Friday, September 25, 2009

Quassnoi's Explain Extended

I've added a new blog to the "WIDER VIEWS..." list on the right: Quassnoi's Explain Extended.

Lot's of solid SQL content there, in particular this excellent discussion about "thinking in sets": Double-thinking in SQL.

Wednesday, September 23, 2009

Turning Off System Restore Points

I have discovered a new way to slow Microsoft SQL Server's BULK INSERT down so much that it mimics continental drift.

It's been a couple of years since the I discovered the first way to slow down BULK INSERT: leave the PRIMARY KEY and other indexes in place while inserting data. The solution to that problem is to drop all the indexes, run the BULK INSERT and then recreate the indexes... it can be orders of magnitude faster that way.

Why am I talking about BULK INSERT? Because SQL Server is often used together with SQL Anywhere, and it's often necessary to ship data back and forth between the two databases, and BULK INSERT is a very efficient technique... sometimes. The online docs do talk about Optimizing Bulk Import Performance, but the subject of indexes is mentioned only in passing: "How to best increase the performance of a particular bulk import operation is influenced by the following factors: ... Whether the table has indexes."
What's the new way to make BULK INSERT slow? Leave the Windows System Restore feature enabled on the disk drive holding the SQL Server database. That increases disk I/O enormously, and the I/O is split between two different files in two different locations on the same drive... thus making the head move back and forth, slowing things down much more than if only one file was affected.

I've never noticed this kind of disk activity before, perhaps because I haven't seen a display like the following until after installing Windows Vista with its wonderful Resource Monitor:

In the picture above you can see the heaviest write I/O involves a file in the C:\System Volume Information folder which is where Windows automatic restore points are recorded. The SQL Server database and log files (main.mdf and main.ldf) come second and third in terms of write I/O, and this ranking persists for the entire time the BULK INSERT is running.

And then there's all that database file read I/O... I'm guessing all of it is needed for the System Restore feature, as you'll see later when it all disappears.

The solution is to follow the instructions here and turn Windows System Restore off for the disk drive affected, as follows: Control Panel - System - System Protection - Automatic restore points - clear the checkbox next to the drive letter:

Turning off restore points made a dramatic difference in the BULK INSERT disk I/O, which in turn resulted in the elapsed time dropping from 1,612 seconds to 512 seconds for a 1.9 million row data set; that's a factor of 3 improvement. It did this by completely eliminating all I/O to the System Volume Information folder, which in turn allowed the database file I/O to run much faster. It also completely eliminated the database file read I/O as shown in this picture:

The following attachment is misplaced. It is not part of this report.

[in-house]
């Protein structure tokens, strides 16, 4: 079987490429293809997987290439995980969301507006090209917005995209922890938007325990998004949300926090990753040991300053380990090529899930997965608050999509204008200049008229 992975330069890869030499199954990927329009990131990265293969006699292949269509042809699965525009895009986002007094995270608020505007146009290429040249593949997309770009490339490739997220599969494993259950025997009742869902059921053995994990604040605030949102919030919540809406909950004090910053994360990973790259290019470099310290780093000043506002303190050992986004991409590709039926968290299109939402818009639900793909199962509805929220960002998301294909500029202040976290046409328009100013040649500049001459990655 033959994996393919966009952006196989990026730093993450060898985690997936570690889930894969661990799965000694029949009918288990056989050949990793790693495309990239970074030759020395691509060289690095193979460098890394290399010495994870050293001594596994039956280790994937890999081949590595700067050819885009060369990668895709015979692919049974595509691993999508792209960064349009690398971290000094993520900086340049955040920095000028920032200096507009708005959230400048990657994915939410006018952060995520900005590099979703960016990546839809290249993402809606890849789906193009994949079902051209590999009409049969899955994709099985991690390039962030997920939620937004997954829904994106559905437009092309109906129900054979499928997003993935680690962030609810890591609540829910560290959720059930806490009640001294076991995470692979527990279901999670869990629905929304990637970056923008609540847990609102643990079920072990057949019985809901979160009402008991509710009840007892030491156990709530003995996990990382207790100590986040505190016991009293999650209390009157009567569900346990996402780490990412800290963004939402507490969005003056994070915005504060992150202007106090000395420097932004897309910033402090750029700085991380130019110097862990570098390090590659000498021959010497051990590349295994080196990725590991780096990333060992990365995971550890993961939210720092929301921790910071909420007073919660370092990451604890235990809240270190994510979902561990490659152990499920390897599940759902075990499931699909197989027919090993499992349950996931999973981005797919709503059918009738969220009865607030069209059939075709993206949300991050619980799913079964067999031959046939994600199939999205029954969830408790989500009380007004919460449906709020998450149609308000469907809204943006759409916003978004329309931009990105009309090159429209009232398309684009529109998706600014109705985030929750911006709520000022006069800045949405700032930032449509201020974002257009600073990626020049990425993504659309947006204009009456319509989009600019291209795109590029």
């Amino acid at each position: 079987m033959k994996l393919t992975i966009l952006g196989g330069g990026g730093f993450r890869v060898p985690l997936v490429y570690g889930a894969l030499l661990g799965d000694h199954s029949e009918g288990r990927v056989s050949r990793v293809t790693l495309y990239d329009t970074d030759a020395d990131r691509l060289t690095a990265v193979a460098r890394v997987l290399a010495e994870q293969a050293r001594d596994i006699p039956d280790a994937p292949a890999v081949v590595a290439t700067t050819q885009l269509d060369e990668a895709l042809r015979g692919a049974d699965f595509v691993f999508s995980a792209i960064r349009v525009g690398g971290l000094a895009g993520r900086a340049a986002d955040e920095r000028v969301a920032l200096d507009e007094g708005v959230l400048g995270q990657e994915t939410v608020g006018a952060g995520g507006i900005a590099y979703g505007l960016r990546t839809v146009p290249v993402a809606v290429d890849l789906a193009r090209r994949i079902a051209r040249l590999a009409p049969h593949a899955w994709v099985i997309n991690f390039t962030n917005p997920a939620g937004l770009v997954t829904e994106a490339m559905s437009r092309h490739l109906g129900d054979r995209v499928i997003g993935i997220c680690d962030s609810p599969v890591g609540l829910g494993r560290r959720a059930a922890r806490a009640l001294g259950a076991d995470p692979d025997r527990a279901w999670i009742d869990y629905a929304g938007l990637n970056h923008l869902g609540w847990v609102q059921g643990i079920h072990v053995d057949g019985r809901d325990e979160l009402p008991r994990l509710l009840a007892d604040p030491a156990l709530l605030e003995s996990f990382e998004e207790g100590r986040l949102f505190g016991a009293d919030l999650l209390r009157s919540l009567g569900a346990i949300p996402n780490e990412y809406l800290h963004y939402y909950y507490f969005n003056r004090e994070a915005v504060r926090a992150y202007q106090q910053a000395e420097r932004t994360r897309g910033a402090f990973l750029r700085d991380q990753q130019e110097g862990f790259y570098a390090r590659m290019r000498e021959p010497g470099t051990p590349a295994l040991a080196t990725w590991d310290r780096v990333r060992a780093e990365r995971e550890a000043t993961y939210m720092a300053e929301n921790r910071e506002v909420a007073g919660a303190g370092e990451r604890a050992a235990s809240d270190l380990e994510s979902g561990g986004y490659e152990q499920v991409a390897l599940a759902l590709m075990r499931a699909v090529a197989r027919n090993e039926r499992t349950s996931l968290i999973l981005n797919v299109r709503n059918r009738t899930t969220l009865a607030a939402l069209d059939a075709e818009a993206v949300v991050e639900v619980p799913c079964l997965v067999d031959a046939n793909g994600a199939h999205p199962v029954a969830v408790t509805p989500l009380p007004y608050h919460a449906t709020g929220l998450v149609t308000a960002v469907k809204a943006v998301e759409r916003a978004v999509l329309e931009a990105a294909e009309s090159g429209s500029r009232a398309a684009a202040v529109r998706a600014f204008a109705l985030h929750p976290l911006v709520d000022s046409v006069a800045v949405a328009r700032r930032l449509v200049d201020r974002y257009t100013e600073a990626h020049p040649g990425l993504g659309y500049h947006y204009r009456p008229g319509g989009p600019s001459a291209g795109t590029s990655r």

Does the Windows System Restore feature affect SQL Anywhere database? I'm not sure, but I think the answer is "no". I tried loading the same data into a SQL Anywhere 11 database via LOAD TABLE and there was no activity in the System Volume Information folder at all.

Oh, and I would love to tell you how much faster SQL Anywhere's LOAD TABLE was than BULK INSERT, but I can't... that would be a "benchmark test", a violation of the license agreements, and it might even exhibit some kind of "measurement bias"... who, me, biased? <g>

Wednesday, September 16, 2009


Q: Let's say you have two tables where you think the data is identical; how do you compare them?

A: UNLOAD the tables and compare the resulting files.

Q: What if one of the tables is a proxy table? UNLOAD doesn't work on proxy tables.

A: Use SELECT * INTO #temp_table, then UNLOAD the temporary table.

Q: What if you want to do everything inside a SQL script, without running a separate "compare the files" step?

A: Use UNLOAD INTO VARIABLE and compare the variables with a SQL statement.

Here's an example showing both techniques, SELECT * INTO #temp_table and UNLOAD INTO VARIABLE, on a pair of proxy tables pointing to Microsoft SQL Server and SQL Anywhere databases:


INTO #mss_t
FROM proxy_mss_t;

INTO #sa_t
FROM proxy_sa_t;



SELECT IF @mss_t = @sa_t

Here's the output from dbisql:

if @mss_t = @sa_t then'EQUAL' else 'NOT EQUAL' endif

If you're working with local tables, you don't need the separate SELECT * INTO #temp_table statements... and maybe someday, when the proxy table feature is enhanced, you'll won't ever need SELECT * INTO #temp_table.

Other possibilities come to mind:
  • Using UNLOAD SELECT to reformat row layouts, deal with differing numbers of columns, compare subsets, etc.

  • Using a cursor FOR loop to UNLOAD individual rows for comparison.